Already, scholars from different disciplines have observed that, as people obtain more time-saving technologies, they become more—rather than less—impatient. Furthermore, research shows that mere exposure to fast-food brands makes people behave impatiently, whether that exposure occurs in a laboratory or in a natural environment. In one study, participants exposed to fast-food symbols exhibited accelerated reading speeds while under no time constraint. Prior research has also found that people who live in environments with a higher concentrations of fast-food restaurants are more ‘financially impatient’, and as a result, less likely to save their money.
Scholarly interest in the enjoyment of life’s ‘small pleasures’ has resulted from widespread recognition that these pleasures contribute significantly to our emotional well-being and constitute some of the most salient instances of happiness in our lives. Our recent investigation examined how the activation of impatience by fast food symbols can undermine people’s ability to derive happiness from small, enjoyable experiences.
Importantly, to derive optimal happiness from a small pleasure, people need to ‘stay in the moment’ and prolong the subjective experience of savouring the moment. Thus, we hypothesized, factors that distract us from savouring a moment can undermine happiness. For example, financial wealth—which enables greater access to more expensive luxuries—has been shown to undermine the likelihood of savouring smaller pleasures (e.g., enjoying a piece of chocolate), because we mistakenly believe that any small moment of enjoyment pales in comparison to those offered by bigger luxuries.
Savouring a small moment requires the cessation of multi-tasking, and placing one’s full attention on the here and now; whereas impatience entails a desire to expedite activities and the arrival of the future. Therefore, we contended that the impatience that fast food induces may impede people’s ability to fully appreciate pleasant events, thereby reducing the happiness that could result from those events.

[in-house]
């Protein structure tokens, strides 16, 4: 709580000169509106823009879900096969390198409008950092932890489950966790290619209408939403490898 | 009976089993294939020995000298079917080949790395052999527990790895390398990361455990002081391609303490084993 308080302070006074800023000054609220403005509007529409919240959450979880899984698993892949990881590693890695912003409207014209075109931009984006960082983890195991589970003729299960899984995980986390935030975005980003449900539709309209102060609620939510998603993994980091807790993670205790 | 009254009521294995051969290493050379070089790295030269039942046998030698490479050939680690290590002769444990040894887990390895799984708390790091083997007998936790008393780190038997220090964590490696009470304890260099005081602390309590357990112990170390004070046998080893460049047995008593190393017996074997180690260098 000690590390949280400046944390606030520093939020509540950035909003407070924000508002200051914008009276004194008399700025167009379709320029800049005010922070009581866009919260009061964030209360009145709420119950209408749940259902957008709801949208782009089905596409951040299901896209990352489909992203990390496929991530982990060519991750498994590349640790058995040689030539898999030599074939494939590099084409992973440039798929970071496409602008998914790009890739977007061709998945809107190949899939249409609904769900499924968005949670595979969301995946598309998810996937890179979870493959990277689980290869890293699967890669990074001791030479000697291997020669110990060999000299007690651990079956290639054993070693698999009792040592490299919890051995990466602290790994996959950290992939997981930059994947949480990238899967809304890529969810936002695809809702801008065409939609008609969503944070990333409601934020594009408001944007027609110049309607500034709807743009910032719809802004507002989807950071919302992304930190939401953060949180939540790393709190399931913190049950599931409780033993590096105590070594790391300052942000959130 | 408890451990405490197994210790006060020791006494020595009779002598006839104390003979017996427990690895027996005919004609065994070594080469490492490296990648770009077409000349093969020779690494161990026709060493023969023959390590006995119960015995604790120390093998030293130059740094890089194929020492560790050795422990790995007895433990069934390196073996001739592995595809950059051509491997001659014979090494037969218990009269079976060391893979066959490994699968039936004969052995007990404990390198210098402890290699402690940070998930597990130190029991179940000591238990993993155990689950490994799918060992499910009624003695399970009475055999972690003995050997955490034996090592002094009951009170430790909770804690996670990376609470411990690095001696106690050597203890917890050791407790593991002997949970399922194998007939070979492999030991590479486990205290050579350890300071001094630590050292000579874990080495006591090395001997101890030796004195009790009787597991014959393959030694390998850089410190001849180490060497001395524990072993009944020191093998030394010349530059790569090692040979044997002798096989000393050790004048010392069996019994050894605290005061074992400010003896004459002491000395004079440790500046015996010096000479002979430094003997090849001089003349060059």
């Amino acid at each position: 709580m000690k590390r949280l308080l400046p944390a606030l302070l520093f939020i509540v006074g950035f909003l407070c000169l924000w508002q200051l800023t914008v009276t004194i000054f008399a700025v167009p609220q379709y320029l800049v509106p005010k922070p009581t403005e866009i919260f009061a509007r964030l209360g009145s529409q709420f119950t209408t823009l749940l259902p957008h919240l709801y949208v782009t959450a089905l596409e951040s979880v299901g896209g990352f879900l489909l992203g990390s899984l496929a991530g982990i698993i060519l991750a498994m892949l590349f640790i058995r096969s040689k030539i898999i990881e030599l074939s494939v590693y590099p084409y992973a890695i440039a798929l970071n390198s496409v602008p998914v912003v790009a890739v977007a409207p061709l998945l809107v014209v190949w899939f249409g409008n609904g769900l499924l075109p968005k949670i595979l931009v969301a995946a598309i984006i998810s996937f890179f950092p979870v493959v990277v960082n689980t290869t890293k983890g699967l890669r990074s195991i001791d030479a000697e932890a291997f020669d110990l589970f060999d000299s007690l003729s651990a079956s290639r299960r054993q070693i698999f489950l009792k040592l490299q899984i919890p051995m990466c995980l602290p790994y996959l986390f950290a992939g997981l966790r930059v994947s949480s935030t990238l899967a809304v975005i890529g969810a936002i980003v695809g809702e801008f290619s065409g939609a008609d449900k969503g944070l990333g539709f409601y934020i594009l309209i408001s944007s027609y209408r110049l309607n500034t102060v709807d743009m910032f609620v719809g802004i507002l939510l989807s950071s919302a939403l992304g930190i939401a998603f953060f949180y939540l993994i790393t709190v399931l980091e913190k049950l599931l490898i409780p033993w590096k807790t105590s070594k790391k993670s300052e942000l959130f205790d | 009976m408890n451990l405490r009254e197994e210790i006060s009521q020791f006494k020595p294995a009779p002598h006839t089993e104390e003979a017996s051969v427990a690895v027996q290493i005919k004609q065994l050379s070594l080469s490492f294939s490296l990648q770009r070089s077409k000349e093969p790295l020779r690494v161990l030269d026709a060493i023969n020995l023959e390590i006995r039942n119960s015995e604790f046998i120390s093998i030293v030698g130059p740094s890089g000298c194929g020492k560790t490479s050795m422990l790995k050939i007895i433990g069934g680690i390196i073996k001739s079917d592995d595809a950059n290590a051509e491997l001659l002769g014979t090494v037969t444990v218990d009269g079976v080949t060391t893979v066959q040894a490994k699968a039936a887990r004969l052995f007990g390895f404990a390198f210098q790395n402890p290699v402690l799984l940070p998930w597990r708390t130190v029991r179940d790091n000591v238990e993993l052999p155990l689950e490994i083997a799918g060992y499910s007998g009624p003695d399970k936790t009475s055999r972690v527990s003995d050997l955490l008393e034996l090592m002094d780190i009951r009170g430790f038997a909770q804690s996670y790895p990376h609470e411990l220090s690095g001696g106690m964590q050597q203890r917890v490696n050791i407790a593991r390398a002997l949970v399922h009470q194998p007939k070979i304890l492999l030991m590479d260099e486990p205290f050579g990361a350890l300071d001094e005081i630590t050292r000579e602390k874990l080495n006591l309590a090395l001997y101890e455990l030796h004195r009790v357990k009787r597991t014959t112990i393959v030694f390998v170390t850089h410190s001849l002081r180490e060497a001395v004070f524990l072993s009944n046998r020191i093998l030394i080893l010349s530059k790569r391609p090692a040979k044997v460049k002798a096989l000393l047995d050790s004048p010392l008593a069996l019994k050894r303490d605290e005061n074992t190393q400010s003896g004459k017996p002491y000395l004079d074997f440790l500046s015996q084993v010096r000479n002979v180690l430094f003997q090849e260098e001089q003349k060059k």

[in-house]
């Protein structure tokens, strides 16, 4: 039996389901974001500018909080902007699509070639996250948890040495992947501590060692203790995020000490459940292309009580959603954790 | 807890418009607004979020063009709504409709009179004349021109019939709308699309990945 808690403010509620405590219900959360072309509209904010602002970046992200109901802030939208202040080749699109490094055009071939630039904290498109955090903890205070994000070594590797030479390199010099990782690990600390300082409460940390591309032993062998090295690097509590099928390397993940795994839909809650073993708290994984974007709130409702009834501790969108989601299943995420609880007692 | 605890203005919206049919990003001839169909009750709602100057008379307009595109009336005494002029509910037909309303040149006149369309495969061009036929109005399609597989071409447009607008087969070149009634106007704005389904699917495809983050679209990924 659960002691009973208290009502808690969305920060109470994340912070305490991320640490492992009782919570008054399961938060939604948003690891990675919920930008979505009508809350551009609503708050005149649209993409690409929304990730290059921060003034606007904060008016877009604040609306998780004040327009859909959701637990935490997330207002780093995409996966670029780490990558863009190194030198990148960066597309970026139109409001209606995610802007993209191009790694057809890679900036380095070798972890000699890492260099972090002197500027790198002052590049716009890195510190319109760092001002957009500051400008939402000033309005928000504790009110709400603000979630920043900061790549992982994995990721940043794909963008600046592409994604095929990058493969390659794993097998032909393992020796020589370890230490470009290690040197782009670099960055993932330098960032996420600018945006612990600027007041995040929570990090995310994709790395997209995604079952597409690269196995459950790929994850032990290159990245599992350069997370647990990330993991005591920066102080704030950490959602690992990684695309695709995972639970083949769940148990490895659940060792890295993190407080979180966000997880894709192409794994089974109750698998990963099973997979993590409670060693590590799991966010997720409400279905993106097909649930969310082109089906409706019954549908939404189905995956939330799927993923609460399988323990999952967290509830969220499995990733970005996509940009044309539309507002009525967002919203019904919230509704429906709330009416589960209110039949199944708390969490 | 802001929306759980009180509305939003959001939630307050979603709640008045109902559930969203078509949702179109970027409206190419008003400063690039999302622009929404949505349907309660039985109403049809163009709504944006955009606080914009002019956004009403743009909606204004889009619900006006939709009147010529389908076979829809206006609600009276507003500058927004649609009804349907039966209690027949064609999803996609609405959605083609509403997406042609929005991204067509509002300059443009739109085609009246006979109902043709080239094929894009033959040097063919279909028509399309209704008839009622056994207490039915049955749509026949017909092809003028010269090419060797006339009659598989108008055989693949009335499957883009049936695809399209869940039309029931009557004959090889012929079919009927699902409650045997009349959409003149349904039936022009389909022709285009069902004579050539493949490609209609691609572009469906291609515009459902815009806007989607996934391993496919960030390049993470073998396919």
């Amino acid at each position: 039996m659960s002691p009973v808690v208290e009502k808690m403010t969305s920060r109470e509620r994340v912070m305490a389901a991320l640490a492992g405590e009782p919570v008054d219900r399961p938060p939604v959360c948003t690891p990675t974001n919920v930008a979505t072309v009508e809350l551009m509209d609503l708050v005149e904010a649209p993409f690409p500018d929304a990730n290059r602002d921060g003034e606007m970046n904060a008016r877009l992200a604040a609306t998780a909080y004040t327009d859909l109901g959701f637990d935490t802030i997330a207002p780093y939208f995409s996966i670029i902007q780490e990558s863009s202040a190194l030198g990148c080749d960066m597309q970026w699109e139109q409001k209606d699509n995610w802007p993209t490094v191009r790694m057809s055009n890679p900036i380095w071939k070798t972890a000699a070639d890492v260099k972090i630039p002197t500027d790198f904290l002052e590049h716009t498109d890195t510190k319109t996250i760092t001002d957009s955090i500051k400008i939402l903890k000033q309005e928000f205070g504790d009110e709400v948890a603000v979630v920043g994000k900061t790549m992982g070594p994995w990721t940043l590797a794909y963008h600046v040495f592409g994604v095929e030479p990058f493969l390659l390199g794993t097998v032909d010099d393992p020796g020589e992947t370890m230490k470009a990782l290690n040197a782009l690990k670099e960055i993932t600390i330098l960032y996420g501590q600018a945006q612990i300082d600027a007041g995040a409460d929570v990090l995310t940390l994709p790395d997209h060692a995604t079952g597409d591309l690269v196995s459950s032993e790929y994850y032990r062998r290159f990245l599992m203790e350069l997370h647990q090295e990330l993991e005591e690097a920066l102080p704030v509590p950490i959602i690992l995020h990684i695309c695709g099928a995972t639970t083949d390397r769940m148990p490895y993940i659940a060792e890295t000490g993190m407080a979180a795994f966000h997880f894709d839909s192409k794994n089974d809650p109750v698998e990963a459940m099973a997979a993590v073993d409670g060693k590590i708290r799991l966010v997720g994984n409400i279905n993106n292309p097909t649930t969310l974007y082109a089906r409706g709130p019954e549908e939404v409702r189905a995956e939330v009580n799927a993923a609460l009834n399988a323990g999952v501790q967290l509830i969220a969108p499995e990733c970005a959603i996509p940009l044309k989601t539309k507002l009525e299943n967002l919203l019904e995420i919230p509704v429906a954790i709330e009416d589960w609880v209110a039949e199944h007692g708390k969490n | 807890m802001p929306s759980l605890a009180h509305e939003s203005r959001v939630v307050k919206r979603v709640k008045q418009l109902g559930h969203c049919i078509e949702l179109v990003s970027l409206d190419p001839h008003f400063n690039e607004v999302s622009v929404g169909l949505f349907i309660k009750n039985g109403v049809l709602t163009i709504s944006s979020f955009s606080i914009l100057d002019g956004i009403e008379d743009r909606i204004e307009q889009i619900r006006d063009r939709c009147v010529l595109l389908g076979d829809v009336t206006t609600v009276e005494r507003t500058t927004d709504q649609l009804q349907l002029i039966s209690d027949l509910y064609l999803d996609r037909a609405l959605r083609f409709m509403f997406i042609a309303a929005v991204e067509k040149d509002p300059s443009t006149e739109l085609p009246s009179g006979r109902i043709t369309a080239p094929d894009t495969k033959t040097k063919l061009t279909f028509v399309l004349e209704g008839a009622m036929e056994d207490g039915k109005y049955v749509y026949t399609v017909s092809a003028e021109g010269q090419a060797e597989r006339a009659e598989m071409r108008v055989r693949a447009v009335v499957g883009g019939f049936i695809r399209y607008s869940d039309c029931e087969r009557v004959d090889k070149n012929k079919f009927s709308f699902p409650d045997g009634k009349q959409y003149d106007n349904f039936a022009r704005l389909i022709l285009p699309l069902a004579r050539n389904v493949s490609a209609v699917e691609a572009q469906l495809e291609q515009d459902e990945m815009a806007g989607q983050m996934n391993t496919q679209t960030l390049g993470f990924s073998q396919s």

We conducted three studies. In one, we conducted a survey of ‘individual differences in the propensity to savour’ to see whether these could be predicted by neighborhood differences in fast-food restaurant concentrations. Native English speakers who reported residing in Internet-protocol-validated U.S. ZIP codes were recruited to complete an online survey in exchange for US$1. The 280 participants completed the positive emotion portion of the Emotion Regulation Profile (Revised). Participants also indicated their income on an eight-point scale, basic demographic information, and the ZIP code where they resided. ZIP codes were then used to match each participant with neighborhood-level data provided by the U.S. Census Bureau.
The concentration of fast-food restaurants relative to full-service restaurants in each ZIP code was calculated using the most recently available data from the Economic Census. This ratio measure of fast-food restaurants relative to full-service restaurants is consistent with prior socioecological research on the impact of fast-food concentrations on obesity and financial impatience and also helps to isolate the unique component of fast food from other food service–related stimuli in the environment, which is important because ‘appetitive stimuli’ in general tend to induce impatience.